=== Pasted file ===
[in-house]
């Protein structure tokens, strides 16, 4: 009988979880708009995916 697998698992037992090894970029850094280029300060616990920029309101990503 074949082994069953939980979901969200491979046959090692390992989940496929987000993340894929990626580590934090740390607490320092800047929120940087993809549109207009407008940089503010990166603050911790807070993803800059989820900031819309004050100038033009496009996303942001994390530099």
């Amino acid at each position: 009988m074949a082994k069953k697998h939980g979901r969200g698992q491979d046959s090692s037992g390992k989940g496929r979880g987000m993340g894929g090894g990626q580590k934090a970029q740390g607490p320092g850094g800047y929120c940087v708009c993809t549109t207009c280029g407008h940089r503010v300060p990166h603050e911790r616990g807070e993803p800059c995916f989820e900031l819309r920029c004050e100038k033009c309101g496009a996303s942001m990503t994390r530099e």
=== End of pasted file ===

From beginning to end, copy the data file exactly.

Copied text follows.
[in-house]
């Protein structure tokens, strides 16, 4: 009988979880708009995916 697998698992037992090894970029850094280029300060616990920029309101990503 074949082994069953939980979901969200491979046959090692390992989940496929987000993340894929990626580590934090740390607490320092800047929120940087993809549109207009407008940089503010990166603050911790807070993803800059989820900031819309004050100038033009496009996303942001994390530099």
């Amino acid at each position: 009988m074949a082994k069953k697998h939980g979901r969200g698992q491979d046959s090692s037992g390992k989940g496929r979880g987000m993340g894929g090894g990626q580590k934090a970029q740390g607490p320092g850094g800047y929120c940087v708009c993809t549109t207009c280029g407008h940089r503010v300060p990166h603050e911790r616990g807070e993803p800059c995916f989820e900031l819309r920029c004050e100038k033009c309101g496009a996303s942001m990503t994390r530099e």